DAYTON, Ohio (WDTN) – Governor Mike DeWine arrived at the scene of the Oregon District shooting less than 24 hours after the gunman opened fire. As he spoke to the crowd later that night, people chanted for the governor to “Do Something” to stop future tragedies.
A few months after the shooting, Governor DeWine introduced the Strong Ohio bill that would enhance state and federal background check systems, among other things. That bill has yet to pass.
The governor says a pilot project set to begin in the next several weeks in 10 Ohio counties, including Montgomery, will automatically enter an individual’s criminal history into a database with the hopes of preventing that individual from purchasing a firearm. He also says more mental health funds have been made available to schools in order to better identify those who may be suffering from a mental health issue.
“As long as I’m governor, we’re going to continue to push for this,” DeWine said. “I’ve done everything I can without the legislature. Now it’s time to work with the legislature, for them to work with me, and to see what we can do to get a bill passed.”
He urges Ohioans to contact members of the legislature and voice their support for passing his proposals, adding that his points are reasonable and would impact “problems we see all the time” including mental health and substance abuse counseling services.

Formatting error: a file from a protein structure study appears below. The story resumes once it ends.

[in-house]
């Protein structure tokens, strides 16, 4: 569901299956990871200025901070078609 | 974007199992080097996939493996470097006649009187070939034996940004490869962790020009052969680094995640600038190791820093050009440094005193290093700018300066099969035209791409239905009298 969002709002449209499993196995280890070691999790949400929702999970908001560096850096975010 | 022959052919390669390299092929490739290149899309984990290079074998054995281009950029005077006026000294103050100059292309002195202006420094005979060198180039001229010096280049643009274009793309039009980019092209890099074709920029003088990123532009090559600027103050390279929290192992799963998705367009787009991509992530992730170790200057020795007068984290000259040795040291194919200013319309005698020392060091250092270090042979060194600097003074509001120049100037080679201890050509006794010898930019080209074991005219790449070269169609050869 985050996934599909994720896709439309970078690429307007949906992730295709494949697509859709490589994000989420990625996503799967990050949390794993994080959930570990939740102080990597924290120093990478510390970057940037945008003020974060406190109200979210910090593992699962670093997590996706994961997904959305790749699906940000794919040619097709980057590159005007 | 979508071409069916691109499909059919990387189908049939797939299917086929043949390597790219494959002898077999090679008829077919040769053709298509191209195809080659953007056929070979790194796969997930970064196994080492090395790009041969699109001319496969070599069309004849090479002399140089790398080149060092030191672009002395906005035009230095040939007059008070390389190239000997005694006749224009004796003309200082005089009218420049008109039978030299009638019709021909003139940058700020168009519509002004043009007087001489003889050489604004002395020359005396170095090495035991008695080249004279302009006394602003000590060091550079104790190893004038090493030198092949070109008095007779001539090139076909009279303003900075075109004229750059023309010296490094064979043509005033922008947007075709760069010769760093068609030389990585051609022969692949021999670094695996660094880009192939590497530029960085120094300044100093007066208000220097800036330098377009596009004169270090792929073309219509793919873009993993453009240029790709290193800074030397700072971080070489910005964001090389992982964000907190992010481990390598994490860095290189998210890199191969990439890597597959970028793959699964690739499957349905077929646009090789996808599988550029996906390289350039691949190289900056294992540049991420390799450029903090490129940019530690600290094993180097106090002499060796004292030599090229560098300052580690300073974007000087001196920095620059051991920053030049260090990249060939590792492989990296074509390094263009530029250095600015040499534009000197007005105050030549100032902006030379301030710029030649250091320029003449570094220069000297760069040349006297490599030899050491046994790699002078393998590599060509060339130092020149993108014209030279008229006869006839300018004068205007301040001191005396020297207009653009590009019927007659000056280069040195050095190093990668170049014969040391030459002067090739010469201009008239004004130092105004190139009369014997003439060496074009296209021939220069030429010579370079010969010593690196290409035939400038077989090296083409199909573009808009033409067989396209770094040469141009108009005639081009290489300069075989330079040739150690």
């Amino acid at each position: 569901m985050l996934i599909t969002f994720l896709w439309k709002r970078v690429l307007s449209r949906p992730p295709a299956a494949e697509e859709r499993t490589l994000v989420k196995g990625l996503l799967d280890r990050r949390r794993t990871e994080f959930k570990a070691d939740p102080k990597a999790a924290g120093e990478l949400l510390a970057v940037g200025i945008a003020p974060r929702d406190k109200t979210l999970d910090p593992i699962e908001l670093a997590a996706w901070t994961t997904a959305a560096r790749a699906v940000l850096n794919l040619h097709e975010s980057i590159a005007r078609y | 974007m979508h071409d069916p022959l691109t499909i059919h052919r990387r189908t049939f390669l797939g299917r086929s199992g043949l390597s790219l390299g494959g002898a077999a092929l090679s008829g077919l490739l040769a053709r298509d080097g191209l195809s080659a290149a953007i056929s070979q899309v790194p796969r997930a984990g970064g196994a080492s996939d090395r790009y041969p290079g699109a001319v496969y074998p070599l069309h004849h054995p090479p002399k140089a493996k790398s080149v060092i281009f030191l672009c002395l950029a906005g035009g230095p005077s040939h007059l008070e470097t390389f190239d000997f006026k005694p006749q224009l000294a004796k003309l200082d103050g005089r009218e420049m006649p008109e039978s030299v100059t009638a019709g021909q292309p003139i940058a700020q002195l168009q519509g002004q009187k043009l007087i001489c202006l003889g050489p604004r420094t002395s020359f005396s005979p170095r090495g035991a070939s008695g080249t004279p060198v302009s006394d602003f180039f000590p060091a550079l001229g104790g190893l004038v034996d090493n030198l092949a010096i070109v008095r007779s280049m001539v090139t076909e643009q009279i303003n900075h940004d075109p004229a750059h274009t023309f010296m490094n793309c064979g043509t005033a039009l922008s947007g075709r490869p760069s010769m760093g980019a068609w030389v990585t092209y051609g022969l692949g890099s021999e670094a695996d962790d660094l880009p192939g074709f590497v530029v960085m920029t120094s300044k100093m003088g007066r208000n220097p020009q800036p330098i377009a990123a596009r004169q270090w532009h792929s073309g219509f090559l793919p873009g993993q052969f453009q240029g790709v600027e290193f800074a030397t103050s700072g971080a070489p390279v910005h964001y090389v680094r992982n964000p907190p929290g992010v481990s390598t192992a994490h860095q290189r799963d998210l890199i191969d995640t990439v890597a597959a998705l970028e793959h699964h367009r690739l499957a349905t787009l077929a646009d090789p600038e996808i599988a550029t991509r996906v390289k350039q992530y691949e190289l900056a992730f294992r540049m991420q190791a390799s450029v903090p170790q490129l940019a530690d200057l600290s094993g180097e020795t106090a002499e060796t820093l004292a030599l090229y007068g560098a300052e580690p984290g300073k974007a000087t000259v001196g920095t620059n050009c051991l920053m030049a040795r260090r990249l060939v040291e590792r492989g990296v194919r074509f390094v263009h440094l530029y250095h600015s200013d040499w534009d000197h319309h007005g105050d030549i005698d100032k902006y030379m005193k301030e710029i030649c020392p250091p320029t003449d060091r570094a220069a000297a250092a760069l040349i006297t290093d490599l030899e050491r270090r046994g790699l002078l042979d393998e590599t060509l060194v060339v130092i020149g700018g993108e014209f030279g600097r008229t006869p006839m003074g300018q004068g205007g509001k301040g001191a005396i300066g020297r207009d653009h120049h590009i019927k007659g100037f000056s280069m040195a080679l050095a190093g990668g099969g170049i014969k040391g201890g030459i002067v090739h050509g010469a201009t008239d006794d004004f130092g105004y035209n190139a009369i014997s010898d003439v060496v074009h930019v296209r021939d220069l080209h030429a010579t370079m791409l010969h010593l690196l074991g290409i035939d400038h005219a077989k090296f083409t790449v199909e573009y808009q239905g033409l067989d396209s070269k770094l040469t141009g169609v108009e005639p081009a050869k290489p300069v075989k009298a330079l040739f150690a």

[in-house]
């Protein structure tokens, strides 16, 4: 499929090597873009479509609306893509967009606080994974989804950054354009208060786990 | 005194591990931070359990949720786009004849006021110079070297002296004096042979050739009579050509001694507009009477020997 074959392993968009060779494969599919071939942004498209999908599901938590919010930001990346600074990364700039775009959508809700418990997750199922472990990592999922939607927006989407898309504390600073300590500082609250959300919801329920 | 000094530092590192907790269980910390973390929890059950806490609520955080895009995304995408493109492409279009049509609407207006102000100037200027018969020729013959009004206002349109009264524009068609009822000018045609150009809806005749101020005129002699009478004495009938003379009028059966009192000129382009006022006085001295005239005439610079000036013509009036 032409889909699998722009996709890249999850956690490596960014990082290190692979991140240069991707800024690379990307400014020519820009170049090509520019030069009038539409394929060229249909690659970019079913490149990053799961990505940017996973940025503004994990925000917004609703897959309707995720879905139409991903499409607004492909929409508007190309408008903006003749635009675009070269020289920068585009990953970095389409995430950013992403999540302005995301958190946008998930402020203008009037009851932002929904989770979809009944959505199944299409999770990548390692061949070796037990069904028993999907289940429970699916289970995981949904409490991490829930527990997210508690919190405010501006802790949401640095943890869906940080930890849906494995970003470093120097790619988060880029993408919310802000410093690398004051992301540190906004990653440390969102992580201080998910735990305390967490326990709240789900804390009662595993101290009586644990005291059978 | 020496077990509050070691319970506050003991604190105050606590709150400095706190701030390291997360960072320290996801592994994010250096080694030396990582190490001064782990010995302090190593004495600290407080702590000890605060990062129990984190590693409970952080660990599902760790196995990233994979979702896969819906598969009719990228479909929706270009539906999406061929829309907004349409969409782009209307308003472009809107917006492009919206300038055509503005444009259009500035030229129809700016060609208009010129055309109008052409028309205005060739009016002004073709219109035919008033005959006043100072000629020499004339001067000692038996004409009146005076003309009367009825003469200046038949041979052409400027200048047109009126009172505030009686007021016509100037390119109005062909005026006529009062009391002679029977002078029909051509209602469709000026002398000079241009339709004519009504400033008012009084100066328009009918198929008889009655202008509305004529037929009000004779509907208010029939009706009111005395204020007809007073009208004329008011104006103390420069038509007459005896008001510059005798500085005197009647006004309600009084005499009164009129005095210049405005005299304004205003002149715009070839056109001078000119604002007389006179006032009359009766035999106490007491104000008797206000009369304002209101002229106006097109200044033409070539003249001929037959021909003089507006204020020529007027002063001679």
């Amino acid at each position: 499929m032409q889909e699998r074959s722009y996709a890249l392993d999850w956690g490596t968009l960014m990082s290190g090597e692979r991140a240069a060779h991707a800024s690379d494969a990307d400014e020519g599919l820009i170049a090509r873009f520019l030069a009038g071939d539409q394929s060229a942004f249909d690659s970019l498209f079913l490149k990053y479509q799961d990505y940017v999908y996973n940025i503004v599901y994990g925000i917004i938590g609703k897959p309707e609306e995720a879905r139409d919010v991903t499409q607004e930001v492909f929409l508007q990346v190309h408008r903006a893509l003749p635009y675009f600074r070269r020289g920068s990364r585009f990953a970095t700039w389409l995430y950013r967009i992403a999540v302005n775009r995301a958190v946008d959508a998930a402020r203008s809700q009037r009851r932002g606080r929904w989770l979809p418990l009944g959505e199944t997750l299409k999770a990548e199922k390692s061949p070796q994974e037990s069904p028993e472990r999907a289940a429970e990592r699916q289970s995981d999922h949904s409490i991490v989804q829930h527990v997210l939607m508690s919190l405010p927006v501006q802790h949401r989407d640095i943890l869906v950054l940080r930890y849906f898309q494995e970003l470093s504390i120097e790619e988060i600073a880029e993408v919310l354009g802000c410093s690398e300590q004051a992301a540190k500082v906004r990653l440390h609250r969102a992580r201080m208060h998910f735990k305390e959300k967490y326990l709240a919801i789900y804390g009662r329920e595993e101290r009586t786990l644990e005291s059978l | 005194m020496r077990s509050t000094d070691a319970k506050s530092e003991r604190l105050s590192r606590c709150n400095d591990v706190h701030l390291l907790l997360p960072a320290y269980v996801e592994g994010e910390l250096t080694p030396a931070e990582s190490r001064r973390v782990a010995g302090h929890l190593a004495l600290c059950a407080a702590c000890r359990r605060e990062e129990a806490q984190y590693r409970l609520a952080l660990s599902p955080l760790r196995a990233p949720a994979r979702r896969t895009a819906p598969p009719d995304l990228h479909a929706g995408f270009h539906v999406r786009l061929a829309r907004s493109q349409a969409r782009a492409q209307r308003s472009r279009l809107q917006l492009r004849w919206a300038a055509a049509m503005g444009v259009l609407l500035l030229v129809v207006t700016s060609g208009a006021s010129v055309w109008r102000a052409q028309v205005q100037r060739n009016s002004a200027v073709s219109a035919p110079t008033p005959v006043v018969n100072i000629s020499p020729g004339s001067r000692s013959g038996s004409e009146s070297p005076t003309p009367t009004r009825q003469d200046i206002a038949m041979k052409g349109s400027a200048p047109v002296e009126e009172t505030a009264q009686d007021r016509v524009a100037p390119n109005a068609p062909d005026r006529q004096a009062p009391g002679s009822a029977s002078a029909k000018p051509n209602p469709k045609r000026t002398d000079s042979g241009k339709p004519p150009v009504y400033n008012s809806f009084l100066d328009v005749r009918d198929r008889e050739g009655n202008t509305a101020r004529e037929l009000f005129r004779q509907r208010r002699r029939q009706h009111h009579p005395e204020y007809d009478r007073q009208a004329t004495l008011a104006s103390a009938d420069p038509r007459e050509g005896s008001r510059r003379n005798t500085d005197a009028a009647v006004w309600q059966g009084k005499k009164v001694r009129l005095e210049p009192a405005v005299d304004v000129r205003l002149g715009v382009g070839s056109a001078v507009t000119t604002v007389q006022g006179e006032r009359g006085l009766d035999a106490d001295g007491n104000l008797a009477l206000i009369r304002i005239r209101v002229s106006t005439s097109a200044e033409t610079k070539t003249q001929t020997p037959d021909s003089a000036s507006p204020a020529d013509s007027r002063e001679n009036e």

The governor has declined to support red flag laws in Ohio that would remove guns from those who are deemed dangerous, instead discussing a pink slip system which would place mentally ill Ohioans in the hospital for up to 72 hours. Dayton Mayor Nan Whaley has called this system “more extreme,” saying it takes away the person rather than taking away the guns.
“We’re trying to get something passed that will save lives. I think that’s what people expect me to do. We’ve come up with a bill that, frankly, we think is better. It’s more comprehensive than the current law and more comprehensive than what has been proposed and what is being done in some other states,” said DeWine, who believes that red flag laws do not help an individual get the mental health support they may need.
DeWine says he plans to sit down with the new House Speaker, Rep. Bob Cupp, and the Senate President to discuss a path forward.
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